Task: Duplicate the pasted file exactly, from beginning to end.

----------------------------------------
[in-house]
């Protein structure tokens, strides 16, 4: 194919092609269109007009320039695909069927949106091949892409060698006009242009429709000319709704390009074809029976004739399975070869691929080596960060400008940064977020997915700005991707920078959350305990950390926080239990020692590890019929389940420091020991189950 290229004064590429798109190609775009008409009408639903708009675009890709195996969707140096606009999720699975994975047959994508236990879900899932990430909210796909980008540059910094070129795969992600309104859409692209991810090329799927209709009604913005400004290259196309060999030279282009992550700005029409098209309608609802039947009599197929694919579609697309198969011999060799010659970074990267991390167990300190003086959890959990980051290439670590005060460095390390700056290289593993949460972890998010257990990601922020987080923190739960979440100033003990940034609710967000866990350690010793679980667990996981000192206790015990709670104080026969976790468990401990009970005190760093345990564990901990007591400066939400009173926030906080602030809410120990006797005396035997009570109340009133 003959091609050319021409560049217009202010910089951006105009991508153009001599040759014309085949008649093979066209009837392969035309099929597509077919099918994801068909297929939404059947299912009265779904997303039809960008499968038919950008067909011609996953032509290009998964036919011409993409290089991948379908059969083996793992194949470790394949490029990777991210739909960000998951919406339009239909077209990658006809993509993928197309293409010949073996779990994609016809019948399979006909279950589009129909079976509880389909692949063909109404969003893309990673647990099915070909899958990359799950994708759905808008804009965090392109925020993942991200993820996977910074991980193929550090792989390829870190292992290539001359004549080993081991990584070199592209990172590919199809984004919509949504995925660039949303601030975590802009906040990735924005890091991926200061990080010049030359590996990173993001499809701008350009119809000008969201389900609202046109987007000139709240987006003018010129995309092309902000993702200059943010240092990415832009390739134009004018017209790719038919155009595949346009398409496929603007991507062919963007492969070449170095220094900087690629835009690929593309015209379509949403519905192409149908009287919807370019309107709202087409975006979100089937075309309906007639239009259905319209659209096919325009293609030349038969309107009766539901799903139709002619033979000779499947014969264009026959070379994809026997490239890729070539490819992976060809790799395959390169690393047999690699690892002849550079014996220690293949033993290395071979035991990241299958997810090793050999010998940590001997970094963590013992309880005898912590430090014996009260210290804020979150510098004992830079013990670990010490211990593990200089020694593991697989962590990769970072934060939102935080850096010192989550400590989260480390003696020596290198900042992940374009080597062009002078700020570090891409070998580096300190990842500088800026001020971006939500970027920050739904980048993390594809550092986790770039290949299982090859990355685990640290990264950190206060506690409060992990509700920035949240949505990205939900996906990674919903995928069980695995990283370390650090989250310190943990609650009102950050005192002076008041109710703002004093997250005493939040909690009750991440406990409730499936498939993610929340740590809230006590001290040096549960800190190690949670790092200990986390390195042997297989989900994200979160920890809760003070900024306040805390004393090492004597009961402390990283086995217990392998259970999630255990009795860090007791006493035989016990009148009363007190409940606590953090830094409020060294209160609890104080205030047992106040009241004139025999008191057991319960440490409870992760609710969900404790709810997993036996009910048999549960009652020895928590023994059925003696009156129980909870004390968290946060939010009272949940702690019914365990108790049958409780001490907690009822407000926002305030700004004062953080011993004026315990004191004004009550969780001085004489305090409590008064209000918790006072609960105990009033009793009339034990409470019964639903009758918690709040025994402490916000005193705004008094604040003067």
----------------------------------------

[in-house]
């Protein structure tokens, strides 16, 4: 194919092609269109007009320039695909069927949106091949892409060698006009242009429709000319709704390009074809029976004739399975070869691929080596960060400008940064977020997915700005991707920078959350305990950390926080239990020692590890019929389940420091020991189950 290229004064590429798109190609775009008409009408639903708009675009890709195996969707140096606009999720699975994975047959994508236990879900899932990430909210796909980008540059910094070129795969992600309104859409692209991810090329799927209709009604913005400004290259196309060999030279282009992550700005029409098209309608609802039947009599197929694919579609697309198969011999060799010659970074990267991390167990300190003086959890959990980051290439670590005060460095390390700056290289593993949460972890998010257990990601922020987080923190739960979440100033003990940034609710967000866990350690010793679980667990996981000192206790015990709670104080026969976790468990401990009970005190760093345990564990901990007591400066939400009173926030906080602030809410120990006797005396035997009570109340009133 003959091609050319021409560049217009202010910089951006105009991508153009001599040759014309085949008649093979066209009837392969035309099929597509077919099918994801068909297929939404059947299912009265779904997303039809960008499968038919950008067909011609996953032509290009998964036919011409993409290089991948379908059969083996793992194949470790394949490029990777991210739909960000998951919406339009239909077209990658006809993509993928197309293409010949073996779990994609016809019948399979006909279950589009129909079976509880389909692949063909109404969003893309990673647990099915070909899958990359799950994708759905808008804009965090392109925020993942991200993820996977910074991980193929550090792989390829870190292992290539001359004549080993081991990584070199592209990172590919199809984004919509949504995925660039949303601030975590802009906040990735924005890091991926200061990080010049030359590996990173993001499809701008350009119809000008969201389900609202046109987007000139709240987006003018010129995309092309902000993702200059943010240092990415832009390739134009004018017209790719038919155009595949346009398409496929603007991507062919963007492969070449170095220094900087690629835009690929593309015209379509949403519905192409149908009287919807370019309107709202087409975006979100089937075309309906007639239009259905319209659209096919325009293609030349038969309107009766539901799903139709002619033979000779499947014969264009026959070379994809026997490239890729070539490819992976060809790799395959390169690393047999690699690892002849550079014996220690293949033993290395071979035991990241299958997810090793050999010998940590001997970094963590013992309880005898912590430090014996009260210290804020979150510098004992830079013990670990010490211990593990200089020694593991697989962590990769970072934060939102935080850096010192989550400590989260480390003696020596290198900042992940374009080597062009002078700020570090891409070998580096300190990842500088800026001020971006939500970027920050739904980048993390594809550092986790770039290949299982090859990355685990640290990264950190206060506690409060992990509700920035949240949505990205939900996906990674919903995928069980695995990283370390650090989250310190943990609650009102950050005192002076008041109710703002004093997250005493939040909690009750991440406990409730499936498939993610929340740590809230006590001290040096549960800190190690949670790092200990986390390195042997297989989900994200979160920890809760003070900024306040805390004393090492004597009961402390990283086995217990392998259970999630255990009795860090007791006493035989016990009148009363007190409940606590953090830094409020060294209160609890104080205030047992106040009241004139025999008191057991319960440490409870992760609710969900404790709810997993036996009910048999549960009652020895928590023994059925003696009156129980909870004390968290946060939010009272949940702690019914365990108790049958409780001490907690009822407000926002305030700004004062953080011993004026315990004191004004009550969780001085004489305090409590008064209000918790006072609960105990009033009793009339034990409470019964639903009758918690709040025994402490916000005193705004008094604040003067």